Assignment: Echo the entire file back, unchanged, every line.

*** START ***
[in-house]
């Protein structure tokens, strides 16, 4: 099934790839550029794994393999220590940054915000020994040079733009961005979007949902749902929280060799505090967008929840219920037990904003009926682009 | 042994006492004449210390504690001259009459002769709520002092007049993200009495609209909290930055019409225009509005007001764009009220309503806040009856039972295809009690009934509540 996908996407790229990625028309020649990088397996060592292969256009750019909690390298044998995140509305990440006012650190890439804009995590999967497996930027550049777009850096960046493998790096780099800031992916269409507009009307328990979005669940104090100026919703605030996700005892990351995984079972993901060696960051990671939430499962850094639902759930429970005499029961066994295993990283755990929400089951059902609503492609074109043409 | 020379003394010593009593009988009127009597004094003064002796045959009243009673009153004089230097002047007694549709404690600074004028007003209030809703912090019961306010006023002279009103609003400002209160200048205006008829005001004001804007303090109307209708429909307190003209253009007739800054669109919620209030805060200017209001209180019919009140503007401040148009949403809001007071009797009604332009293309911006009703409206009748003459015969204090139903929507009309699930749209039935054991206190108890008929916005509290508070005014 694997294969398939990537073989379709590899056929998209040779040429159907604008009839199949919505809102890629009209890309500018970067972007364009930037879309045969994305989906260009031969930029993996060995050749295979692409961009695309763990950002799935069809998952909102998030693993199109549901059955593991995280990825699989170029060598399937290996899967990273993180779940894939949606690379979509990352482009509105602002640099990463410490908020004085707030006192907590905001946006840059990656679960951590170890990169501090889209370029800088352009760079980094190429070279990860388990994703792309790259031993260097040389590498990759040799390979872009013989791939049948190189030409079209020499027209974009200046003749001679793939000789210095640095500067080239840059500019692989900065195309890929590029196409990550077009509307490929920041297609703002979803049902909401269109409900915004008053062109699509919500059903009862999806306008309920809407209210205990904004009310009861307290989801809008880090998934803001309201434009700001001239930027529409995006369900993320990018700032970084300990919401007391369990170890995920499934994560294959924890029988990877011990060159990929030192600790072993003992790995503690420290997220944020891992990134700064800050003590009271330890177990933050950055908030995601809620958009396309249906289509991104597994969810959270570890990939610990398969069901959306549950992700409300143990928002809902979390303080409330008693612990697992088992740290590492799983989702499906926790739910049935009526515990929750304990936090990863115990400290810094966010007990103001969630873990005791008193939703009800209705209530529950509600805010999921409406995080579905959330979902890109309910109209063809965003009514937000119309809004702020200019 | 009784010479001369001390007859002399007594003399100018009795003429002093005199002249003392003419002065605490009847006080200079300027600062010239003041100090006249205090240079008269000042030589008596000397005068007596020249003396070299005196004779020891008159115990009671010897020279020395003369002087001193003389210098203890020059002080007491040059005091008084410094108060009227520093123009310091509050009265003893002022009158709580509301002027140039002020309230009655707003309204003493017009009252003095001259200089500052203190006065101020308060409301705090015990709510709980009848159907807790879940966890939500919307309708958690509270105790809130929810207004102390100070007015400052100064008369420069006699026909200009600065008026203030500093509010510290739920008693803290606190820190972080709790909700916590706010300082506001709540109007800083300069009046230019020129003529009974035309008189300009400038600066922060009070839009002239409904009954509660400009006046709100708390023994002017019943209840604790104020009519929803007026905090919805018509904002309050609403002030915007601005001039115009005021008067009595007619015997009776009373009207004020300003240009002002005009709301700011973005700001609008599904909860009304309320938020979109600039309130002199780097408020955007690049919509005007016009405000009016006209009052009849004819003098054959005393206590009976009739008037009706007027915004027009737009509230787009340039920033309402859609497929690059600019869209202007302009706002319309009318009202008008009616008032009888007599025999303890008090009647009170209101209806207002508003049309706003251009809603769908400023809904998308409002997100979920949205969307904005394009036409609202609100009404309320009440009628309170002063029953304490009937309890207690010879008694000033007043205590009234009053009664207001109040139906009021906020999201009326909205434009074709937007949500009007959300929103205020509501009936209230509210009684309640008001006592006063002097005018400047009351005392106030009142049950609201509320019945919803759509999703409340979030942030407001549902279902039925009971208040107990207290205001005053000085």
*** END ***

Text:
[in-house]
């Protein structure tokens, strides 16, 4: 099934790839550029794994393999220590940054915000020994040079733009961005979007949902749902929280060799505090967008929840219920037990904003009926682009 | 042994006492004449210390504690001259009459002769709520002092007049993200009495609209909290930055019409225009509005007001764009009220309503806040009856039972295809009690009934509540 996908996407790229990625028309020649990088397996060592292969256009750019909690390298044998995140509305990440006012650190890439804009995590999967497996930027550049777009850096960046493998790096780099800031992916269409507009009307328990979005669940104090100026919703605030996700005892990351995984079972993901060696960051990671939430499962850094639902759930429970005499029961066994295993990283755990929400089951059902609503492609074109043409 | 020379003394010593009593009988009127009597004094003064002796045959009243009673009153004089230097002047007694549709404690600074004028007003209030809703912090019961306010006023002279009103609003400002209160200048205006008829005001004001804007303090109307209708429909307190003209253009007739800054669109919620209030805060200017209001209180019919009140503007401040148009949403809001007071009797009604332009293309911006009703409206009748003459015969204090139903929507009309699930749209039935054991206190108890008929916005509290508070005014 694997294969398939990537073989379709590899056929998209040779040429159907604008009839199949919505809102890629009209890309500018970067972007364009930037879309045969994305989906260009031969930029993996060995050749295979692409961009695309763990950002799935069809998952909102998030693993199109549901059955593991995280990825699989170029060598399937290996899967990273993180779940894939949606690379979509990352482009509105602002640099990463410490908020004085707030006192907590905001946006840059990656679960951590170890990169501090889209370029800088352009760079980094190429070279990860388990994703792309790259031993260097040389590498990759040799390979872009013989791939049948190189030409079209020499027209974009200046003749001679793939000789210095640095500067080239840059500019692989900065195309890929590029196409990550077009509307490929920041297609703002979803049902909401269109409900915004008053062109699509919500059903009862999806306008309920809407209210205990904004009310009861307290989801809008880090998934803001309201434009700001001239930027529409995006369900993320990018700032970084300990919401007391369990170890995920499934994560294959924890029988990877011990060159990929030192600790072993003992790995503690420290997220944020891992990134700064800050003590009271330890177990933050950055908030995601809620958009396309249906289509991104597994969810959270570890990939610990398969069901959306549950992700409300143990928002809902979390303080409330008693612990697992088992740290590492799983989702499906926790739910049935009526515990929750304990936090990863115990400290810094966010007990103001969630873990005791008193939703009800209705209530529950509600805010999921409406995080579905959330979902890109309910109209063809965003009514937000119309809004702020200019 | 009784010479001369001390007859002399007594003399100018009795003429002093005199002249003392003419002065605490009847006080200079300027600062010239003041100090006249205090240079008269000042030589008596000397005068007596020249003396070299005196004779020891008159115990009671010897020279020395003369002087001193003389210098203890020059002080007491040059005091008084410094108060009227520093123009310091509050009265003893002022009158709580509301002027140039002020309230009655707003309204003493017009009252003095001259200089500052203190006065101020308060409301705090015990709510709980009848159907807790879940966890939500919307309708958690509270105790809130929810207004102390100070007015400052100064008369420069006699026909200009600065008026203030500093509010510290739920008693803290606190820190972080709790909700916590706010300082506001709540109007800083300069009046230019020129003529009974035309008189300009400038600066922060009070839009002239409904009954509660400009006046709100708390023994002017019943209840604790104020009519929803007026905090919805018509904002309050609403002030915007601005001039115009005021008067009595007619015997009776009373009207004020300003240009002002005009709301700011973005700001609008599904909860009304309320938020979109600039309130002199780097408020955007690049919509005007016009405000009016006209009052009849004819003098054959005393206590009976009739008037009706007027915004027009737009509230787009340039920033309402859609497929690059600019869209202007302009706002319309009318009202008008009616008032009888007599025999303890008090009647009170209101209806207002508003049309706003251009809603769908400023809904998308409002997100979920949205969307904005394009036409609202609100009404309320009440009628309170002063029953304490009937309890207690010879008694000033007043205590009234009053009664207001109040139906009021906020999201009326909205434009074709937007949500009007959300929103205020509501009936209230509210009684309640008001006592006063002097005018400047009351005392106030009142049950609201509320019945919803759509999703409340979030942030407001549902279902039925009971208040107990207290205001005053000085």